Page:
For Helen at the NPL

Behind her now
the National History Museum
Pocket Microscope she always screwed down
to its farthest extension of nested rings,
straining to focus

the peacock feather
stolen from the dining room’s
display of stiff dried flowers and fed forwards
on to the stage, a blurred blue
petrol and purple

fronding of fine
barbules and barbicels netting
white light, broken out of straightness and
scattering green and bronze before
the eyes appeared,

optical illusions
blinking between the rachides
like faces half-hidden behind wooden masks
half-hidden in the trees;
behind her now

that closer meant
clearer, learning to pull back
and let the light do its work, revealing the lion’s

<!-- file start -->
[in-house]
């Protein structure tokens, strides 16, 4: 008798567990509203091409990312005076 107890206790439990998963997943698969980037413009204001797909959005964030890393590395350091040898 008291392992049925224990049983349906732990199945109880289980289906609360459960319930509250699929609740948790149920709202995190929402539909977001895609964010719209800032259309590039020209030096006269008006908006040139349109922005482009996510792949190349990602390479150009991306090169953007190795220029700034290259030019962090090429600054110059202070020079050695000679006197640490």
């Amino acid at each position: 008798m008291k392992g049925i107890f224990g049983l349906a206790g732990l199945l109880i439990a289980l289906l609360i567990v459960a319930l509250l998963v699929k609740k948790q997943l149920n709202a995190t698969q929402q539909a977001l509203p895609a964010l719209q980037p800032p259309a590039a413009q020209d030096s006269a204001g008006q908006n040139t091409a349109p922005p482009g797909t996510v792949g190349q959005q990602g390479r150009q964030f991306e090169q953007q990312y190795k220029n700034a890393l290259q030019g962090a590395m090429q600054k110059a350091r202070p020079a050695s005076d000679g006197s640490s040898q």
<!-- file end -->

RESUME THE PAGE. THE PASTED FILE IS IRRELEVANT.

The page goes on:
ruff on a scalloped oak moth,
the canyons in a cone;

then wising up,
withdrawing into augmentedness:
I see thee better – in the Dark – I do not need
a Light; firing electrons at a stage
one thousandth

the width of a human
hair, without an audience, the only
way of telling what’s happening there between
the grains, the photons’

not to see it
but to send the beam out
and watch for what comes back – shots in the net,
renderings, a dream that
splits the night.

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